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What are carbohydrates?
Carbohydrates are one of the three macro nutrients (macros) that your body uses as its main sources of energy. Along with fats and protein, carbs keep your engines running.
There are actually three types of carbs, and they show up in different amounts in different foods. When you look at a nutritional label, you’ll often see carbs broken down into:
- Sugars which include simple, easy-to-metabolize molecules like glucose, sucrose, lactose, and fructose. Sugars are abundant in sweeteners like sugar, honey, syrup, and agave, and as well as in fruits.
- Starches are more complex molecules than sugars. Your body needs to break them down into sugars first before it can use starchy foods for energy. Starches make up the bulk of carbs in most grains, like corn, rice, wheat, and oats, as well as in starchy vegetables like carrots, potatoes, and other root veggies.
- Fiber is a type of carbohydrate molecule that is not digestible. Instead of providing energy, it provides bulk in your intestine to keep it moving. Soluble forms of fiber help reduce high cholesterol and are associated with a healthier heart. When you eat fiber with sugars, it delays how quickly your body absorbs them, helping to regulate your blood sugar levels. This can be very important for people with prediabetes and diabetes, as well as for anyone who struggles with insulin-resistant weight gain or the fatigue and foggy-headed feeling that come after a blood sugar spike.
Complex carbs vs. simple carbs
The difference between these two types of carbs is that simple carbs are foods that contain mostly sugars and are absorbed into the blood quickly and complex carbs are the ones that have more starches and fiber and are metabolized more slowly.
Some examples of simple carbs include natural and processed sweeteners, like refined sugar, honey, agave syrup, maple syrup, corn syrup and molasses. Most fruits and all juices and sweetened drinks are also considered simple carbs, and so are refined flours and most dairy products. Alcohol is another simple carb.
Complex carbs are foods that we recognize as very starchy or fibrous and our body absorbs their energy slowly. These include sweet potatoes, intact whole grains like barley and brown rice, as well as beans, lentils, and quinoa.
How many carbs should you eat?
On average, I recommend 3 servings of carbs per day, and more on the days that you train. Using the plate as a guideline, I suggest:
- Fill half your plate with high-fiber carbs (that is, non-starchy vegetables)
- Fill one quarter of your plate with protein, like fish, poultry, lean beef, eggs, or tofu
- Fill the last quarter of your plate with starches, like sweet potato, whole grains and legumes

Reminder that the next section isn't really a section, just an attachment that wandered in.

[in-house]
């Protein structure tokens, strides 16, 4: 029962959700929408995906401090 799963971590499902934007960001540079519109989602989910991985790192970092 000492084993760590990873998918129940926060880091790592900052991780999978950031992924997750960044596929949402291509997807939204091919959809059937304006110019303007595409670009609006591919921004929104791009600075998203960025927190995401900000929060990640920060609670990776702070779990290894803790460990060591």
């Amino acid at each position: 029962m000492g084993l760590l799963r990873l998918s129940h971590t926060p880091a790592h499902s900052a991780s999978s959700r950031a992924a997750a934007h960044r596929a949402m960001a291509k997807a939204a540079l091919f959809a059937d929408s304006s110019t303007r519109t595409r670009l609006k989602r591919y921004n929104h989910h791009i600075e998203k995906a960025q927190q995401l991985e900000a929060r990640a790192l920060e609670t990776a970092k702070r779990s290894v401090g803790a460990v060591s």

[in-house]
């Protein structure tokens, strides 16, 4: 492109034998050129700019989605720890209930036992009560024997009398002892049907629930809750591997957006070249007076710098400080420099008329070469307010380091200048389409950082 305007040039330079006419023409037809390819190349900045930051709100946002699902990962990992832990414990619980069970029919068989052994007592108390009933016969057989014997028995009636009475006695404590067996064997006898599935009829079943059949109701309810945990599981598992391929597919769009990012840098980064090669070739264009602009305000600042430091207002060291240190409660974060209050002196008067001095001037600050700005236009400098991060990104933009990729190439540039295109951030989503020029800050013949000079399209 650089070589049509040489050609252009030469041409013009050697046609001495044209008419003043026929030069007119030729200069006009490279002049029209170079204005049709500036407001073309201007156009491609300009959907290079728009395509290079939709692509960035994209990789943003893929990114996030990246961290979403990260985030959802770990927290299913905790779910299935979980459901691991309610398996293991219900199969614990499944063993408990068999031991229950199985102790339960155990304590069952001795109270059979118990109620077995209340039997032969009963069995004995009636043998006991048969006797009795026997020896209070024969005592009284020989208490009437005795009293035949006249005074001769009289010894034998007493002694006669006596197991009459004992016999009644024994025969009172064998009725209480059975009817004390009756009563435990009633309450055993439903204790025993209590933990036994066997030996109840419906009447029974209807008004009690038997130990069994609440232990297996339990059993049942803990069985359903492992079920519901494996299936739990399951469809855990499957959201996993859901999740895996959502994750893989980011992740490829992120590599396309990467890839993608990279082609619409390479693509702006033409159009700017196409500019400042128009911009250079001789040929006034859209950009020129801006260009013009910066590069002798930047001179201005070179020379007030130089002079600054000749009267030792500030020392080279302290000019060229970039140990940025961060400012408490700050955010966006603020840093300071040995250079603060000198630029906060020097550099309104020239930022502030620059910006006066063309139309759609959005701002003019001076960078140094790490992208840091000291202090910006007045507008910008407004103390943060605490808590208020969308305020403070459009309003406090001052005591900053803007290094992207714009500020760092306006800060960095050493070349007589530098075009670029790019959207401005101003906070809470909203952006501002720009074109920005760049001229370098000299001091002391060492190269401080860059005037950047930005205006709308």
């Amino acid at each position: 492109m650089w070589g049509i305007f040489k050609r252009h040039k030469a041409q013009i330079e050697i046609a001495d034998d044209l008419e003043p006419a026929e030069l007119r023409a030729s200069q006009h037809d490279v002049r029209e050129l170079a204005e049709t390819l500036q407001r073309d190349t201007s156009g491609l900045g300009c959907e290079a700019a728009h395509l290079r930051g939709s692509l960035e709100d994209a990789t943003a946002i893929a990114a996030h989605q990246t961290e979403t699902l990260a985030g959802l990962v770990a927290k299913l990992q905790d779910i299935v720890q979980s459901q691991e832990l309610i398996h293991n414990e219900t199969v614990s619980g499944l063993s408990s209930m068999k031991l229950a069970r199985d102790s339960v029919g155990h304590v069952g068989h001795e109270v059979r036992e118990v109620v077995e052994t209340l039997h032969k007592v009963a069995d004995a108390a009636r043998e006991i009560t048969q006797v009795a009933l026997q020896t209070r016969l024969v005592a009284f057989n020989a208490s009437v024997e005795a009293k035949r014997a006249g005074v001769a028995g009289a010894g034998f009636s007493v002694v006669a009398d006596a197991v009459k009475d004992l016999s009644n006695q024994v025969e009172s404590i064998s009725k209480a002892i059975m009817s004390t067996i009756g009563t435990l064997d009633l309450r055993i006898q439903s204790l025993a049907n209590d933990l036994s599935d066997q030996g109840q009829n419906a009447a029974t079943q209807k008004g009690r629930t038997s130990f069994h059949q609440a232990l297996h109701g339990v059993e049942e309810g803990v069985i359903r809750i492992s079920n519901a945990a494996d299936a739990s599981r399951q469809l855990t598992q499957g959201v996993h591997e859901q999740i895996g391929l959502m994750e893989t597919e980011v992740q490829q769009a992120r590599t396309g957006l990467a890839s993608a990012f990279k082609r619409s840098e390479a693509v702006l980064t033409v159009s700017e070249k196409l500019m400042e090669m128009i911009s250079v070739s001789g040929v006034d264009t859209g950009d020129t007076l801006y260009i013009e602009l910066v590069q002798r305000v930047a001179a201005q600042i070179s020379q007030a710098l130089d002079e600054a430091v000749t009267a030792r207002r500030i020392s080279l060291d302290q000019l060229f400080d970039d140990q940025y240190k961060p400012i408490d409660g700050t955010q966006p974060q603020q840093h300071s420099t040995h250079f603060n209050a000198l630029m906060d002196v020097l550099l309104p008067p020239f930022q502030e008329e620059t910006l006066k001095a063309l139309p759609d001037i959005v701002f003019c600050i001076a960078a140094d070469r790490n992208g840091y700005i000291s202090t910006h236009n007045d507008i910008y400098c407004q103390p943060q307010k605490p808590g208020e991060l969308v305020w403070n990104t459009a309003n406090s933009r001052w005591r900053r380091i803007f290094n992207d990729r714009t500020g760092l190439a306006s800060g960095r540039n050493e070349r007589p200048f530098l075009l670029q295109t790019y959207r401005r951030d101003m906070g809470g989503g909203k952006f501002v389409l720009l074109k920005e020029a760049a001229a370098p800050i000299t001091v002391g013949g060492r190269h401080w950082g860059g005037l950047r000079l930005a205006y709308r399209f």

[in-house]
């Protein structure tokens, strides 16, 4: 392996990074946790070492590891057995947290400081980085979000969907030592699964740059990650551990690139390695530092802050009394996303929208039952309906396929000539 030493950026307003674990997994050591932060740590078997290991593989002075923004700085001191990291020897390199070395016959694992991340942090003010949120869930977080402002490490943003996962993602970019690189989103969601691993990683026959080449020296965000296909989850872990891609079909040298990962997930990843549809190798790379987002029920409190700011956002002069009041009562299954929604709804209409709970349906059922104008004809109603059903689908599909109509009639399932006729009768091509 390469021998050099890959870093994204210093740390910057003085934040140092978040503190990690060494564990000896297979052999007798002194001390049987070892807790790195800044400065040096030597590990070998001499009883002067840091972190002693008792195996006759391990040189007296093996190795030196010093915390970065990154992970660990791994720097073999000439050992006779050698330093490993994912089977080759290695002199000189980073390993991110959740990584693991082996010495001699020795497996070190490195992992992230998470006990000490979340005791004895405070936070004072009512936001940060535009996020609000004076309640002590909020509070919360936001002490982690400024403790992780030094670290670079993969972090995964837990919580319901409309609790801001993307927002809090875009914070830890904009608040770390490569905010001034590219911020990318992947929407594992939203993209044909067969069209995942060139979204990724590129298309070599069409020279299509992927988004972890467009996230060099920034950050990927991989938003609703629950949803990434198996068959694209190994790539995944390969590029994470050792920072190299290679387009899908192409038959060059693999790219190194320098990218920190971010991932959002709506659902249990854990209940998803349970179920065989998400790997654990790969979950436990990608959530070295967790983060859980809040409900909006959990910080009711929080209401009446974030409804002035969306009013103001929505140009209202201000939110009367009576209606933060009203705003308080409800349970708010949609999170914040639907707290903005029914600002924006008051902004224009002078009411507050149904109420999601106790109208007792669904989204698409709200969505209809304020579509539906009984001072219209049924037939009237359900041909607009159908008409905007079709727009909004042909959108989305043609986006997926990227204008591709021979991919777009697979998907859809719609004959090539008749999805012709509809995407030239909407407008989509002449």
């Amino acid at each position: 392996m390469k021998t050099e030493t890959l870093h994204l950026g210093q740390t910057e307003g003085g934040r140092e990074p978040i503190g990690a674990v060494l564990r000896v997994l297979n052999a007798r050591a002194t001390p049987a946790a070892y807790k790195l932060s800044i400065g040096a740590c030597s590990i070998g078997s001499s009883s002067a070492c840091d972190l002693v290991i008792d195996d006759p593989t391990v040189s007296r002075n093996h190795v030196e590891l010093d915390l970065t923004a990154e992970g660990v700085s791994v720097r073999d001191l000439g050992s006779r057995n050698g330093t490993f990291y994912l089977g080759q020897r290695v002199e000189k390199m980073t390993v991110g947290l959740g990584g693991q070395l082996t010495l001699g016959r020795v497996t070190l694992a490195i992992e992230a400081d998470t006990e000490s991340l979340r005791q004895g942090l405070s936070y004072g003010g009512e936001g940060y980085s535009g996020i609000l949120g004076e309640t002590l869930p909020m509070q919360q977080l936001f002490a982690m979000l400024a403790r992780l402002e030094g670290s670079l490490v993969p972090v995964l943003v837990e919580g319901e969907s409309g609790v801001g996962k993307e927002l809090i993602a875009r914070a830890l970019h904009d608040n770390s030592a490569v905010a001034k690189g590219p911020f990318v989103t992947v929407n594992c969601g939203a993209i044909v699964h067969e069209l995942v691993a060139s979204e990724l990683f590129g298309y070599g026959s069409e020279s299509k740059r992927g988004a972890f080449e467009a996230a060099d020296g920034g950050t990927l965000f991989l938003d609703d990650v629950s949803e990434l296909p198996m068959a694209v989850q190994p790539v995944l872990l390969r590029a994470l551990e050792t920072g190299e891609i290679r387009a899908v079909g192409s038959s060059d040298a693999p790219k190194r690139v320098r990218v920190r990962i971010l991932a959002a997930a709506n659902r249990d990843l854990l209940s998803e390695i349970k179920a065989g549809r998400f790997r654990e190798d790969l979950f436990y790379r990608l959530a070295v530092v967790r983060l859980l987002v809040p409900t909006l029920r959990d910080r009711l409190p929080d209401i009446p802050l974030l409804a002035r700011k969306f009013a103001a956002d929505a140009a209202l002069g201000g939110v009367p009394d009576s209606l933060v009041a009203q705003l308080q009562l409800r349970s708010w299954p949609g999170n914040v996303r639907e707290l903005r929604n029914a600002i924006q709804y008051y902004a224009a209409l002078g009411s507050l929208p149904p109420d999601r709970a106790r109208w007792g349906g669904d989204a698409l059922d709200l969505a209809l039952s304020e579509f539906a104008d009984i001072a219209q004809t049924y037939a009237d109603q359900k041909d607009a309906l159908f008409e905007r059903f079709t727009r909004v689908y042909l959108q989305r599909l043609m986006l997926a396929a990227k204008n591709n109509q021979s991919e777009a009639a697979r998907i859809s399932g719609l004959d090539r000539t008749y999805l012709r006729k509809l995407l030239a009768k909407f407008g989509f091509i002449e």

Because of it’s high sugar content I suggest to stick to 1 cup of fruit per day, especially when you are on a weight-loss journey.
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What are carbs good for and can they help you stay in shape?
Compared to the other macros, carbs are better at providing energy to your body and brain.
When you eat carbs, your body breaks them down into glucose, and then uses the glucose to create a molecule called ATP, which powers your cells for strength, movement, and bodily functions.
Eating the right amount of carbs (and the right type) is important to help you stay fit. Having enough carbs gives you energy for your workouts, and complex carbs keeps your energy steadier for a longer period of time. Eating enough carbs will also prevent your body from breaking down muscle to release glucose, so you’ll have an easier time maintaining and building lean mass.
Finally, carbs help with recovery and repair after your workout. If you’re struggling to bounce back after training, try adding a bit more complex carbs to your diet.
Can eating too many carbs be a problem?
Well, if you eat too much of anything, you’ll end up gaining weight. But you may also notice that when you eat too many carbs, you feel bloated. This is because for every gram of carbs you eat, your body also stores an extra 3-4 grams of water.
Other issues that can come from too many carbs include acne, tooth decay, and increased risks of heart disease and diabetes. Studies are confirming what you may have known for years, that the more simple carbs you eat, the more you crave, and these cycles can lead to addictive behavior. Even if you’ve never felt addicted to sugar, you’re probably familiar with that sluggish, foggy-headed feeling that comes after a carb binge. Research has also found a link between this sugar-induced mental impairment and having more troubles with depression.
The bottom line on carbs
The popular Keto diet shows that we don’t NEED to eat carbs to survive. That doesn’t mean you have to cut carbs completely out of your diet. As we’ve seen, they do a lot of work in our body and brain that the other macros can’t quite match.
I will say, however, that we should let the research about the benefits of eating fewer carbs give us pause. Low-carb diets have been found to help with weight loss and can be especially helpful for people with diabetes.
And don’t forget to distinguish between simple carbs and the complex ones on your plate. Do we really need all the breads, pastas, and sugars in our lives? With many of us sitting in front of a screen all day, we might need less food energy than we think. Does your car need as much gas when it’s just idling compared to when you’re driving around all day?
Whether you’re trying to lose weight, maintain, or increase your muscle, carbs have an important role to play. It’s up to you to make sure you’re getting the types and amounts that you need. Focus on complex carbs and be aware of how much you consume.
Take good care of your body, and your body will take good care of you.
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